Taken together, these themes lead me to ask a very important question. If nearly all of us conclude that our leadership is failing, but we allow fear of reprisal to suppress our expression of that finding, then haven’t we already lost our academic freedom? If fear of the Board of Regents, the Legislature and the Governor stops us from exercising our responsibility in governance, then I am afraid we really have lost. What’s next? Will we allow fear to change what we teach or research or say in public?

I believe that the cumulative effects of austerity are really beginning to be felt deeply across the UW System. News articles are emerging from around the state that students aren’t able to get classes to graduate on time, that the classes they can get into are bigger and less personalized, that advising and other student services have been cut to the bone. President Cross, the Board of Regents and the State Legislature have made clear (no whining!) that they do not want that message out in the public. They do not want the citizens of the state to realize that the quality of our students’ education and our ability to attract and retain the highest caliber scholars and scientists has suffered under their policies.

I would simply ask you to engage in the debate on Monday and vote your conscience. Whether or not you are confident in President Cross and the Board of Regents, in the true spirit of sifting and winnowing, we need to hear your voice and have your honest vote. If at the conclusion of the debate, you find yourself lack confidence in our leadership, I would ask only one thing: be fearless. That’s the way by which alone the truth can be found.

Sincerely,

 

Dave Vanness

Associate Professor of Population Health Sciences

UW-Madison

 

2 thoughts on “An Open Letter to the University of Wisconsin – Madison Faculty Senate

  1. Thank you, Professor Vanness, for your brave and wholly justified condemnation of the “leadership” of higher education in the state of Wisconsin. As a UW alumnus and academic myself (I teach at Bowie State University in Maryland), I am appalled by the attacks on higher ed in Wisconsin by the Walker administration and it proxies and I encourage faculty in the UW system to unite in resisting this wholesale dismantling of a truly great institution by undermining those who make it so: the faculty. This so-called business model of education is nothing more than an attempt to reduce education to mere training to keep the wheels of commerce running, but always at the expense of political consciousness and cultural awareness. Administrators who propose layoffs (yes, let’s call them what they are–stop calling them “retrenchment policies”!) use only the metrics of the marketplace to make their decisions, not really giving a damn about the type of education necessary for a participatory democracy. This top-down managerial style has nothing to do with true shared governance, however much the BOR and others pay lip service to this requirement for the legitimacy of the decision-making process. “Flexibility” is just code for “power”; and it’s not a very subtle code at that. Vanness is right on the money when he observes that academic freedom is in peril. It is a foregone conclusion that the overlords of higher ed in Wisconsin have absolutely no interest in the necessary dialogue required by shared governance since the language by which they propose to codify their power grab is a transparent attempt to preclude any real checks and balances. How can one have confidence in any leadership whose intent is to disenfranchise and disempower its constituents?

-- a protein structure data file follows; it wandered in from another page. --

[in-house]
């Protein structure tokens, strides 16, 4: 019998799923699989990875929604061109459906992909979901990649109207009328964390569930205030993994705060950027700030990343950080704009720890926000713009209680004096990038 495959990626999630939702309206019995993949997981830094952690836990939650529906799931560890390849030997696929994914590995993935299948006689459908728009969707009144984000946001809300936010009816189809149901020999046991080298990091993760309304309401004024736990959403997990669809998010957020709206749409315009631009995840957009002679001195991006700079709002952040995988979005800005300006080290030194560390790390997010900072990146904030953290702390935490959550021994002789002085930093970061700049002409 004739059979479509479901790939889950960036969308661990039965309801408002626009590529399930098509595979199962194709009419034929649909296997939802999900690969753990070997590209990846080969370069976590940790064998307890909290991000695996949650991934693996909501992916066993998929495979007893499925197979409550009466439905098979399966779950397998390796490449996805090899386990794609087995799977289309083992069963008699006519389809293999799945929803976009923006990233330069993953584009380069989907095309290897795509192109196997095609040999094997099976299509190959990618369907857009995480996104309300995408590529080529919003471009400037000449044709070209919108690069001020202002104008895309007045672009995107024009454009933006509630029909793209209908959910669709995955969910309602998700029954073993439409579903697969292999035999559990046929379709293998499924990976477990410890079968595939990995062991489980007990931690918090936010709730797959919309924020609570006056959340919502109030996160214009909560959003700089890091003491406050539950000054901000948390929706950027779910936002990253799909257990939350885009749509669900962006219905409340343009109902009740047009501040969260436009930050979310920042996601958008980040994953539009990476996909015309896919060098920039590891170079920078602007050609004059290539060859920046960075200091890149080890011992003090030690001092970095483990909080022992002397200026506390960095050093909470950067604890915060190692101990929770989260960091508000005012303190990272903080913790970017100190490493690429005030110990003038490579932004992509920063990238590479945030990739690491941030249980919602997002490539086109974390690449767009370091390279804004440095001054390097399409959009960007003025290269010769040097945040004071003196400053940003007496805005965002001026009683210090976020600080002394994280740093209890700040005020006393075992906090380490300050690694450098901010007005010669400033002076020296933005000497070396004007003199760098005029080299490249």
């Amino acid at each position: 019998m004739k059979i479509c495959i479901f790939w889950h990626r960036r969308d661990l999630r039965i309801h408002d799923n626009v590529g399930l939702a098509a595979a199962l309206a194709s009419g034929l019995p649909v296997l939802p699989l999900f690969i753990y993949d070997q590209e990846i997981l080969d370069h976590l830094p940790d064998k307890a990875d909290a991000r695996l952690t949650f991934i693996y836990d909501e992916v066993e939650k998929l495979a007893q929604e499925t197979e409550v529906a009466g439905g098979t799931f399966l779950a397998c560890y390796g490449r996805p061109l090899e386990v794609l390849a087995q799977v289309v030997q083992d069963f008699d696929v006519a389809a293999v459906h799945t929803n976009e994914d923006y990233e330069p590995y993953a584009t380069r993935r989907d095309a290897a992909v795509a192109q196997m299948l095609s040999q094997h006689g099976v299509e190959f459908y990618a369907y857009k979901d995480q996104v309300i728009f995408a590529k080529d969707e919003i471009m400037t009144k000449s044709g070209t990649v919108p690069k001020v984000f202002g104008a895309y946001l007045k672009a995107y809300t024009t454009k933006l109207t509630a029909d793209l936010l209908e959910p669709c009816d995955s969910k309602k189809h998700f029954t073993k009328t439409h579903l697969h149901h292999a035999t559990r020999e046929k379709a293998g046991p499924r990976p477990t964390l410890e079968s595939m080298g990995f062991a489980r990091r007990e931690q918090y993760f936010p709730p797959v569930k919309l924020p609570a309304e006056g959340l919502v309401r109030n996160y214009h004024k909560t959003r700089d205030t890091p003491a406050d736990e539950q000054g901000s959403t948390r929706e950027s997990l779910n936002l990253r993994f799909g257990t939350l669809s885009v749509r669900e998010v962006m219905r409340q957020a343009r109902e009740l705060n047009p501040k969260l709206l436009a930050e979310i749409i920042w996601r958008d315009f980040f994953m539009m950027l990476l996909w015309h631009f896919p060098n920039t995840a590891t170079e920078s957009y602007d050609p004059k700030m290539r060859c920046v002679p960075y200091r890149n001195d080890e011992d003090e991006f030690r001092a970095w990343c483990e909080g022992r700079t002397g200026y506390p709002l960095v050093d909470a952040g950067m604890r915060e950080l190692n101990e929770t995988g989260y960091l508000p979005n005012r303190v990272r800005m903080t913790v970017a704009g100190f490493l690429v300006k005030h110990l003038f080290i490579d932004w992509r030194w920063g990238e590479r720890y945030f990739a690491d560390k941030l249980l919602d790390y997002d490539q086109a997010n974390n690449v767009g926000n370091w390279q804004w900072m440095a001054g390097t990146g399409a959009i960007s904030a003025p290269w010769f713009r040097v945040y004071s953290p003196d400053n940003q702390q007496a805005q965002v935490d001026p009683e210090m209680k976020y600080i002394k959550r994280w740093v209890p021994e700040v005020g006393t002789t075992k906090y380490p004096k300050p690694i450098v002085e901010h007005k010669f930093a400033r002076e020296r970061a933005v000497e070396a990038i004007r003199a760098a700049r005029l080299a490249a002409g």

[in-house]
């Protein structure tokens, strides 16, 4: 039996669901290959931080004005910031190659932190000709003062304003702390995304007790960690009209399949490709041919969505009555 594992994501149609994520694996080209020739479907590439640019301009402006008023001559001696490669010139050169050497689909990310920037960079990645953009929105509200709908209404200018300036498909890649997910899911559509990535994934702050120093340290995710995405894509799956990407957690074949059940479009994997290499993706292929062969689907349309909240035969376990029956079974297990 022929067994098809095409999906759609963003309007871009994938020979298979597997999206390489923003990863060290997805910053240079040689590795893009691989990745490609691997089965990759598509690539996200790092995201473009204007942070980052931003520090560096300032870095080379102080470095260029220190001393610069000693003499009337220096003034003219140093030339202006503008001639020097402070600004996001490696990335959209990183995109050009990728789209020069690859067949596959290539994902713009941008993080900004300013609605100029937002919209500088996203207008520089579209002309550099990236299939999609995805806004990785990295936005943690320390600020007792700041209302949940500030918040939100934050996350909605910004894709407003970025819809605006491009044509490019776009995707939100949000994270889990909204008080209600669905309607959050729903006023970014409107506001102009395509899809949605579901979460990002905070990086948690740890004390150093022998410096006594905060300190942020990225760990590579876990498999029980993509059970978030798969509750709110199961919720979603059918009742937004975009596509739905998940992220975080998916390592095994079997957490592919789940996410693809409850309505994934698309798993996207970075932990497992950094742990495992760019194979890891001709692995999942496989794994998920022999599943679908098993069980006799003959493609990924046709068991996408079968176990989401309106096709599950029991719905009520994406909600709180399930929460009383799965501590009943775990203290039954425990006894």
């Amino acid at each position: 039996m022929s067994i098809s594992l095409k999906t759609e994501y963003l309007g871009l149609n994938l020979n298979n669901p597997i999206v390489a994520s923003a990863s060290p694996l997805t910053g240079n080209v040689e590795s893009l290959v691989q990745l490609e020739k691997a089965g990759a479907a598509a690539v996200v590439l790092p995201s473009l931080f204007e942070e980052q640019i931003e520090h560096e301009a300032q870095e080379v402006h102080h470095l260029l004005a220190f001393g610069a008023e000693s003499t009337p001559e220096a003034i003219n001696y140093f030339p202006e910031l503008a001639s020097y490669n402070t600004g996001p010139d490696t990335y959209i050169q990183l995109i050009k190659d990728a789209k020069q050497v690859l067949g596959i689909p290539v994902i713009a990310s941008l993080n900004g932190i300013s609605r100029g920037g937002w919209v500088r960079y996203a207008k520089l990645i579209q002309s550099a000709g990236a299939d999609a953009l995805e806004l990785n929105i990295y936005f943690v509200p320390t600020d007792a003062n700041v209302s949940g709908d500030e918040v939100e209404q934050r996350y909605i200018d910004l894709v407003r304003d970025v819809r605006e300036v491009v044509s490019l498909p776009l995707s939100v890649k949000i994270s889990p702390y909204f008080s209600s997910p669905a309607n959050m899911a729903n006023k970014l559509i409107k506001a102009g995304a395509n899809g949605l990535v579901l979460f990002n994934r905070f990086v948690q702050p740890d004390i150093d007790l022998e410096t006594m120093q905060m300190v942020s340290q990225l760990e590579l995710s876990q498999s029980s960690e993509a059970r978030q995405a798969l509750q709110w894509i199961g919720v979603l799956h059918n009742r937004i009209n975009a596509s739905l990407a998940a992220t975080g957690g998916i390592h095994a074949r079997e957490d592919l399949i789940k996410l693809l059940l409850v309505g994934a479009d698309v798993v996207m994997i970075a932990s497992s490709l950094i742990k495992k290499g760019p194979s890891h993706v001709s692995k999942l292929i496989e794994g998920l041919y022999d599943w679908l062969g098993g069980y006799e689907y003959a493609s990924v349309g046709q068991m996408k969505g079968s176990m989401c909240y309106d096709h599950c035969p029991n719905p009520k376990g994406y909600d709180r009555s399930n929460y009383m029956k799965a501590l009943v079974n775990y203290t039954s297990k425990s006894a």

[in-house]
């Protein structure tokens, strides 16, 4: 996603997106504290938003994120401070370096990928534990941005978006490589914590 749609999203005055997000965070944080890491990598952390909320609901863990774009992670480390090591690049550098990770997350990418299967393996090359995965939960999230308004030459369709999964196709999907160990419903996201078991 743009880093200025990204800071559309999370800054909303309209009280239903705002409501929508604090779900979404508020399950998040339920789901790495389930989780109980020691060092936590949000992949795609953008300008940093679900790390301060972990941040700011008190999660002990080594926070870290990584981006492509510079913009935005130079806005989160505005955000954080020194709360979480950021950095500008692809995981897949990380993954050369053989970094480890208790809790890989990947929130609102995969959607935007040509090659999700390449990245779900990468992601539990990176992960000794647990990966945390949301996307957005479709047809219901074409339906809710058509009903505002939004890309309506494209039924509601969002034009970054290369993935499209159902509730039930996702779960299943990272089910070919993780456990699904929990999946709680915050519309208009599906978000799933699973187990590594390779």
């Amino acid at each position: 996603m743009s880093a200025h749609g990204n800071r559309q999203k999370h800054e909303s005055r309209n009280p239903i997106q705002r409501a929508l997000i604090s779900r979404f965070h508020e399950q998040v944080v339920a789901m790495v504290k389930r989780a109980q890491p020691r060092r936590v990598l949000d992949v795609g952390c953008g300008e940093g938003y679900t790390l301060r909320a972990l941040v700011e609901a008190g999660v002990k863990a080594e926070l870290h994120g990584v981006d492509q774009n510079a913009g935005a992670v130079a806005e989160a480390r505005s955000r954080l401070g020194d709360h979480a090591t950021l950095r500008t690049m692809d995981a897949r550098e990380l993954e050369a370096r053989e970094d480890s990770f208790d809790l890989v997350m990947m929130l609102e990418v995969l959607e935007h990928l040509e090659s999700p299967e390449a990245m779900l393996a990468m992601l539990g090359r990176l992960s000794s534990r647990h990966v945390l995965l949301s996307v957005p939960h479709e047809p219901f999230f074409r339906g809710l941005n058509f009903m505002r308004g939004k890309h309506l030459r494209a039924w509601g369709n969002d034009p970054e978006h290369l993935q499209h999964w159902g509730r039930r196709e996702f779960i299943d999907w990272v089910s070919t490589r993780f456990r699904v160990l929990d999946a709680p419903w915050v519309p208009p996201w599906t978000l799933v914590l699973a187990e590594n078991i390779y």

We are encountering some of the same problems here in Maryland and at my home institution, and obviously, we all need to take a stand against the silencing of the voice of faculty and the erosion of academic freedom. Professor Vanness, thank you again, and I and many of my colleagues encourage you in your proposed vote of no confidence in a feckless and reckless higher ed managerial class in the state of Wisconsin.

    Cheers,

    Dr. David Kaloustian

  2. Pingback: An Open Letter to the University of Wisconsin – Madison Faculty Senate | REMAKING THE UNIVERSITY